The Rhodes University Faculty of Pharmacy kick-started their 2016 Thursday seminar period project on the 18th of February with an international visitor, Dr. Marisha Bhandankar speaking on ‘Infant Health Issues in Developing Countries’.
Associated with a number of governmental-funded programmes, in India, focussed on infant health, and a Professor of Paediatrics at the Jawaharlal Nehru Medical College in KLE University, Belgaum; Dr. Bhandankar additionally has background training in neonatology – the new-born stage. Dr. Bhandankar stressed to a well-occupied Barratt 1 theatre that, “As a citizen of any country, not just as a pharmacist, we all need to help in bettering the health of the mother, infants and children for the health of the next generation.”
Infants in developing countries are most at risk, with a lack of care post-birth being a contributing factor for families, “Everybody related to health should join hands to let them know about these issues and motivate them.” Education for both communities and the individual health practitioner - emphasised to the future pharmacists present - is key to effectively breaking the cycle of poverty and infant mortality, “When we are talking about a country’s progress, we are not just looking at economic progress of countries. [Rather at] one of the very sensitive health indicators of a country’s progress, infant and child health. And in that, infant mortality – the death of children less than one year old – is considered to be a very sensitive indicator of where the country is heading to.” Of the 4.5 million infant deaths annually, Dr. Bhandankar comments that many are preventative, such as malaria or diarrhoea, and thus onus is to be placed upon health practitioners to educate not only the mother, but to share their knowledge with communities to encourage overall well-being. These are challenges which face pharmacy students considering the community health sector; to establish grass root movements and enter communities and actively participate with those at risk. She further mentions that clinical pharmacists within hospitals, working alongside doctors, need to ensure that there is the correct medication and attention being given – a facet she devotes teaching time to in India.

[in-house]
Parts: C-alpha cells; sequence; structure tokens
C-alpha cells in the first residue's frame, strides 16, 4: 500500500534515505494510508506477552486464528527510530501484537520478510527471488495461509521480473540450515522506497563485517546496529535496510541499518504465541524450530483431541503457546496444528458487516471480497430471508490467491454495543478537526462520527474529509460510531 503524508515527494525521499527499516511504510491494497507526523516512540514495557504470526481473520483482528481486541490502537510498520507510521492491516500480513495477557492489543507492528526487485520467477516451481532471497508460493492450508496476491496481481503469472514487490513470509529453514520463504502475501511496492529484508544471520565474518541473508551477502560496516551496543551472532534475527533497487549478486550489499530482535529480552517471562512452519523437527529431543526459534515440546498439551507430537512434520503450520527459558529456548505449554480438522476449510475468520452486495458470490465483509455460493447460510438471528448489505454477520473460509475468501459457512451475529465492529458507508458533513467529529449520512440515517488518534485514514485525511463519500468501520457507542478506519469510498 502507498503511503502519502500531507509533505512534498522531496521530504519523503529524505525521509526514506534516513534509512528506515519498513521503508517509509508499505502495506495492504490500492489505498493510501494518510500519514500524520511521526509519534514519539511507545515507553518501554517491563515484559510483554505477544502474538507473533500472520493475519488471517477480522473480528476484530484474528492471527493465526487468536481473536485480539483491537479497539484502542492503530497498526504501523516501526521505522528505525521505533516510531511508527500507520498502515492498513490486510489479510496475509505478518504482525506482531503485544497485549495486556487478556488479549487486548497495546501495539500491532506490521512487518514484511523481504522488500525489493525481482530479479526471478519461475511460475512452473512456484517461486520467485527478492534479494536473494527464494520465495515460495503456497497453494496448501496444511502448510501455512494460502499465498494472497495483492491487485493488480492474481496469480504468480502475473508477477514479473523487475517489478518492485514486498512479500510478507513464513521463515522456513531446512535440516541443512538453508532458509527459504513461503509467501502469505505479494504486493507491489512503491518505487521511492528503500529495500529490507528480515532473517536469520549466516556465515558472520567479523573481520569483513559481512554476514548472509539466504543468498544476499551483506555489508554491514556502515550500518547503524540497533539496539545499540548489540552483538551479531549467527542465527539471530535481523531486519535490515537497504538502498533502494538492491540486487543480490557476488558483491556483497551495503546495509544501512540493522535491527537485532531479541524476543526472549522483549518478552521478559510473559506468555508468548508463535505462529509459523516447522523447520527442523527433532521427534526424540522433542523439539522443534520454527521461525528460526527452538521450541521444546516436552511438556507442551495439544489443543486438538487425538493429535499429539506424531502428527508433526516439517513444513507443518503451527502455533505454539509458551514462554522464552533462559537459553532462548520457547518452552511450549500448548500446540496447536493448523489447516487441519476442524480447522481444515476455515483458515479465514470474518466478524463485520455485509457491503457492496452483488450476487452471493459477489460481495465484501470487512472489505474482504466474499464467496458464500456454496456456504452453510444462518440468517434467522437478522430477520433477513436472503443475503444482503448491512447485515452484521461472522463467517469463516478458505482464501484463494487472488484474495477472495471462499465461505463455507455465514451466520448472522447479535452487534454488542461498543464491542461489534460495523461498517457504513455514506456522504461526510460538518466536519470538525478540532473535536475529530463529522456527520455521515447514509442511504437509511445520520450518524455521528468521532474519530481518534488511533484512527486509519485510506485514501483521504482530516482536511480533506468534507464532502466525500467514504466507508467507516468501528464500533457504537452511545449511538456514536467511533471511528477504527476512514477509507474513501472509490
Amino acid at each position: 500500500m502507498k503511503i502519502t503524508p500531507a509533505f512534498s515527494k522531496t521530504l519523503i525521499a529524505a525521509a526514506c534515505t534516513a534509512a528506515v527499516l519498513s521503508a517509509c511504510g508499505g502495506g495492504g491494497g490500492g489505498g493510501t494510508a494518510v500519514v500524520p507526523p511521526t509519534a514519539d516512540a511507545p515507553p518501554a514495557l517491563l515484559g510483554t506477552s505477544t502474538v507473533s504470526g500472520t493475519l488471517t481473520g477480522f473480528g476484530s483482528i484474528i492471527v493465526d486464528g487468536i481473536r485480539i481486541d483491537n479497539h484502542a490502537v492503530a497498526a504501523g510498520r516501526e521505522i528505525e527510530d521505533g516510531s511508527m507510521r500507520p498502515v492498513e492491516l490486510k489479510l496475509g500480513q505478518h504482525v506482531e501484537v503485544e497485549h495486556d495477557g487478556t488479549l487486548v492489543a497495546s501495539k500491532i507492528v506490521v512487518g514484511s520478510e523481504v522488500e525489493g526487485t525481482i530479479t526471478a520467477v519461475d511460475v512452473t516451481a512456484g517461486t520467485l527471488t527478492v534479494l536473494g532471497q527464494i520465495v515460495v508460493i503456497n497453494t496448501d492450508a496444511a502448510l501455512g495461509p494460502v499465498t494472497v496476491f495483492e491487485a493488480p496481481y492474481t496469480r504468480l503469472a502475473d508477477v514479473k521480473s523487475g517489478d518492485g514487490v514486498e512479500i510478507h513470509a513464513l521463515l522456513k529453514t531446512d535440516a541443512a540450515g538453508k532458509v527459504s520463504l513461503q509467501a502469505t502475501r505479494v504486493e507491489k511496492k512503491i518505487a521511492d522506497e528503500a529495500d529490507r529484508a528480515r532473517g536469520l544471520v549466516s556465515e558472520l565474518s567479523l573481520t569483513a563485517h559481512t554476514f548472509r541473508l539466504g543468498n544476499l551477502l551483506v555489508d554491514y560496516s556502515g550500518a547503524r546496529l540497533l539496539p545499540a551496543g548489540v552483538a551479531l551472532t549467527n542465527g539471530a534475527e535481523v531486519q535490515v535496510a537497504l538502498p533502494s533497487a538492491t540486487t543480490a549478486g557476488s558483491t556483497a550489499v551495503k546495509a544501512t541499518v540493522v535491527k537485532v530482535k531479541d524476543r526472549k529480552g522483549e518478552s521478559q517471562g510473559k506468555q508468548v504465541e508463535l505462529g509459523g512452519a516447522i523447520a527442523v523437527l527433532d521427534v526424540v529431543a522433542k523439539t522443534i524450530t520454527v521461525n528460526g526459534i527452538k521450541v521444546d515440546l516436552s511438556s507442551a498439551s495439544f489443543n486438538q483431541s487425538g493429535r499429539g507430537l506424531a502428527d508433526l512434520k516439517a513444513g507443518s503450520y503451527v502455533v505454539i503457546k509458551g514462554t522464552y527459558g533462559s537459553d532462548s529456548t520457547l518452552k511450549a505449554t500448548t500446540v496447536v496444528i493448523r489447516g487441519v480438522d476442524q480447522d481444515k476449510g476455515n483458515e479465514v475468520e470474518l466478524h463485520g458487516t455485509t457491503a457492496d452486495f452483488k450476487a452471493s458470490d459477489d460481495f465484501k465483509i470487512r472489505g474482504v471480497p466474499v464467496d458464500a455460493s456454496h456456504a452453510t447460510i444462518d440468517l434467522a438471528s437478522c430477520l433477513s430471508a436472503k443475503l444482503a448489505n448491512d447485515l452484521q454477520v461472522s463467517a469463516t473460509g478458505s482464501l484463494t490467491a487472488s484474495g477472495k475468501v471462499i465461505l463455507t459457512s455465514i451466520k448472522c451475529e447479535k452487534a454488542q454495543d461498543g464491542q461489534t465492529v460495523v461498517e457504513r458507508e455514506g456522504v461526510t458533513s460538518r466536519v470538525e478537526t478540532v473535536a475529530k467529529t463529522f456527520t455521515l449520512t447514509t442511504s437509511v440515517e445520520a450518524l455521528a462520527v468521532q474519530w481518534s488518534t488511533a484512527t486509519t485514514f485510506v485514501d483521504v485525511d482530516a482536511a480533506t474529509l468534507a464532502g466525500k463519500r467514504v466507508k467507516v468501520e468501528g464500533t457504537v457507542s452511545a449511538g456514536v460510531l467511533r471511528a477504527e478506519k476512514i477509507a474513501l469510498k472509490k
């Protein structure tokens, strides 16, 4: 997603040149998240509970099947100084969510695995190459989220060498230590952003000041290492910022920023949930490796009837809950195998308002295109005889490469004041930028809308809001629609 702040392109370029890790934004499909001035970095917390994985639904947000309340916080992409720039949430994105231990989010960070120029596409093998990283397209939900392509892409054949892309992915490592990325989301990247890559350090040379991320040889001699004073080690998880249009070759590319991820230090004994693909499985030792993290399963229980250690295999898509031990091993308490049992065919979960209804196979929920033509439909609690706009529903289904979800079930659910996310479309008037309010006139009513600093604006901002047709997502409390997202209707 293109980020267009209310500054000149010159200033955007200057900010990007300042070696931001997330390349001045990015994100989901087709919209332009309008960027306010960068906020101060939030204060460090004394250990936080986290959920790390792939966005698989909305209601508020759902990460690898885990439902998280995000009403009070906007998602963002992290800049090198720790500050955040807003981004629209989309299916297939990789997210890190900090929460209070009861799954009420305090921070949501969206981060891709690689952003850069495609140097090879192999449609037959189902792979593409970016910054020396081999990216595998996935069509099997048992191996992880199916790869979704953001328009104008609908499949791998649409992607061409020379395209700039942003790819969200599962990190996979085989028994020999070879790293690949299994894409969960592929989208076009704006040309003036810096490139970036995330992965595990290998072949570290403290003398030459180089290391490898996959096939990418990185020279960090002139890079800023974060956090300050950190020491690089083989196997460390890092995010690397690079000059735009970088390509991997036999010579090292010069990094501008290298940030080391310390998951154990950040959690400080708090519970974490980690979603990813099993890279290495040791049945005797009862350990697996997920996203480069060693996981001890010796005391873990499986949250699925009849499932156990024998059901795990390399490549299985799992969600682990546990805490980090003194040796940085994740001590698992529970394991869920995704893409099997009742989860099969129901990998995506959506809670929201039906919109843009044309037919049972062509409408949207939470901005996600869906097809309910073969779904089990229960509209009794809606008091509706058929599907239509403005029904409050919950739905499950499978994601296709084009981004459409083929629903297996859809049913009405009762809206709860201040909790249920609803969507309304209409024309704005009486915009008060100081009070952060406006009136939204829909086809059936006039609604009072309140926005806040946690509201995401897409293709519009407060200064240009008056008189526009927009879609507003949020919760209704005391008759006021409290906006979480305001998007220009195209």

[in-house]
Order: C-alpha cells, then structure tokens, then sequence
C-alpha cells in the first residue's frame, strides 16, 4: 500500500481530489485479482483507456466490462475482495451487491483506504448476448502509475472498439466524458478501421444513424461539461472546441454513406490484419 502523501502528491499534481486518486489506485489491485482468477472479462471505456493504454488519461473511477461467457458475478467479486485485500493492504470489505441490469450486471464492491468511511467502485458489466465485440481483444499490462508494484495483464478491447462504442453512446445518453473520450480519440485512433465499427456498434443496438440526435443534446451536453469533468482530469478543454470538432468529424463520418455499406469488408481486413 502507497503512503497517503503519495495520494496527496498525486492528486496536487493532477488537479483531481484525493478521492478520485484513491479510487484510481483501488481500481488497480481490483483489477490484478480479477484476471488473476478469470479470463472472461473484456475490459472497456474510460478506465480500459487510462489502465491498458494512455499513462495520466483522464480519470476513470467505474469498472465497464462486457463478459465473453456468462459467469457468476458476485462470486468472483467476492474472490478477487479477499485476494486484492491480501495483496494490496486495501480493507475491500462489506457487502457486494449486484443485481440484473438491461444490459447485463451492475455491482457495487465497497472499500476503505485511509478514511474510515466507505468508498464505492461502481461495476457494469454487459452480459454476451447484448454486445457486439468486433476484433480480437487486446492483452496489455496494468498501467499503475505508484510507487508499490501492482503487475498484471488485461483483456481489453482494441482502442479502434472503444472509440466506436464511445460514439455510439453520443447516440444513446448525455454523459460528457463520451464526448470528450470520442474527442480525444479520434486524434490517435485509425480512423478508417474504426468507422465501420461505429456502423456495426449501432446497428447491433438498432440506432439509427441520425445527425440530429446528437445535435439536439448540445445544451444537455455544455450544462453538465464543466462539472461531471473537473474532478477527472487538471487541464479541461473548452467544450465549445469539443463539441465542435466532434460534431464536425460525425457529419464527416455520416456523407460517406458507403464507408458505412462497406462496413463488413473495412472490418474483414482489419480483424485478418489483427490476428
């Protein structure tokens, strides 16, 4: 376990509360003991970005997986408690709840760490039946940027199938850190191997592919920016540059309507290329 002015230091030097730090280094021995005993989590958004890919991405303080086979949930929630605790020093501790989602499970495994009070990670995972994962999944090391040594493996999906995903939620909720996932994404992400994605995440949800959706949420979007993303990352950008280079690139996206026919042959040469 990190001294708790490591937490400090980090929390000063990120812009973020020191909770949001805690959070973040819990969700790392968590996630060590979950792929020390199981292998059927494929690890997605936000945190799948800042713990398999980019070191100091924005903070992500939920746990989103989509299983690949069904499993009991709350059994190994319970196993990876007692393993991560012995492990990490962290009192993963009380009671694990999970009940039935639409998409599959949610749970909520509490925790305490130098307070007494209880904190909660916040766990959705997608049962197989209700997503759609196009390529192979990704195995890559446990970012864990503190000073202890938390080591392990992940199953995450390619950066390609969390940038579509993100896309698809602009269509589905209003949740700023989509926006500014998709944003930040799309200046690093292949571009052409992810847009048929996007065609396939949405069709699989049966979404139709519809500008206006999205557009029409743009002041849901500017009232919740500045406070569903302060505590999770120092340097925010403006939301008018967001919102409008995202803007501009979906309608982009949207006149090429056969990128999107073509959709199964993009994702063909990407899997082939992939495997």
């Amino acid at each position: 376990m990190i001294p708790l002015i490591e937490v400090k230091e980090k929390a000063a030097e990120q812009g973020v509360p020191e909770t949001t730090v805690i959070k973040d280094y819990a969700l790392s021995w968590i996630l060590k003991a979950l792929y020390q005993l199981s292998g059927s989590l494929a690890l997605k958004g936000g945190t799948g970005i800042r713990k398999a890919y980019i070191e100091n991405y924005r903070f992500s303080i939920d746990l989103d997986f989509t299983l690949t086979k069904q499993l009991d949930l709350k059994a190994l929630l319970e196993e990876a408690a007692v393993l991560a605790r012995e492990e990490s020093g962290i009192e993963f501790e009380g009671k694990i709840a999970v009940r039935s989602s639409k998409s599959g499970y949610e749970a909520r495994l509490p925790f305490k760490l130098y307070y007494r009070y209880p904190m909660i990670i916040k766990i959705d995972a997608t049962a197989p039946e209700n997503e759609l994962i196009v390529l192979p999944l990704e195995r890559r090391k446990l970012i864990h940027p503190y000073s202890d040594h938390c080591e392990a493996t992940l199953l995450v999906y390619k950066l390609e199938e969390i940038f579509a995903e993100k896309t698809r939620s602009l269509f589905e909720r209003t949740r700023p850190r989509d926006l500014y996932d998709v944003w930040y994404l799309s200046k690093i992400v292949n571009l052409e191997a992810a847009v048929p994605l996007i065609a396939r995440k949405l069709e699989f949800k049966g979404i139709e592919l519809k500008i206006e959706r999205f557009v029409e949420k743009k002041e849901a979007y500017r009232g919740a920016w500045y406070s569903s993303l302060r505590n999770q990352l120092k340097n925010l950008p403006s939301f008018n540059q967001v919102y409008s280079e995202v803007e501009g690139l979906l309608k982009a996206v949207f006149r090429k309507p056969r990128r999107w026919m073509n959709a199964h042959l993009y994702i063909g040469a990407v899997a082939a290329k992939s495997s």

Considerable time was allocated towards a movement for which she has special praise – in line with international campaigns – namely breast feeding. Dr. Bhandankar praised the practice for the health benefits it holds for both mother and child, whilst alleviating financial pressures for families coming from a lower socio-economic background. “Most important when it comes to breast-feeding, is motivation”, for this Dr. Bhandankar suggests the creation of focus groups as a safe space for the sharing of experiences of a practice that is stigmatise, but if used exclusively can help to avoid nearly 60% of infant deaths.
Thanks was given by Prof. S. Srinivas of the Faculty of Pharmacy, whose husband, Dr. Srinivas Patnala is credited as a influencing factor for Dr. Bhandankars’ visit. Further thanks were given to Dr. Rajendra Bhandankar, a hip replacement surgeon who accompanied his wife; and also to Professor Pei Yu, Director of Pharmacy at the Jinan University, China, who had earlier in the week informally addressed second year Pharmacy students on happenings at her institution. Whilst an insight into the health measures taken in a fellow developing country, Dr. Bhandankars’ visit is a fantastic link for the Rhodes University Pharmacy Students Association’s (RUPSA) focus on community engagement, and to fourth year Pharmacy students interested in a health promotion programme as their year project, with a particular passion for infant and child health. The visit allowed an invaluable insight to all present, a clear indicator of feasible measures being taken to alleviate what may seem an unsurmountable issue.
Article by Christina Schild
Photo: Dr. Bhandankar, 4th year Pharmacy students with a particular interest in health promotion and child health, members of Rhodes University Pharmacy Students Association (RUPSA) and Prof. Srinivas.Source: Communications and Marketing
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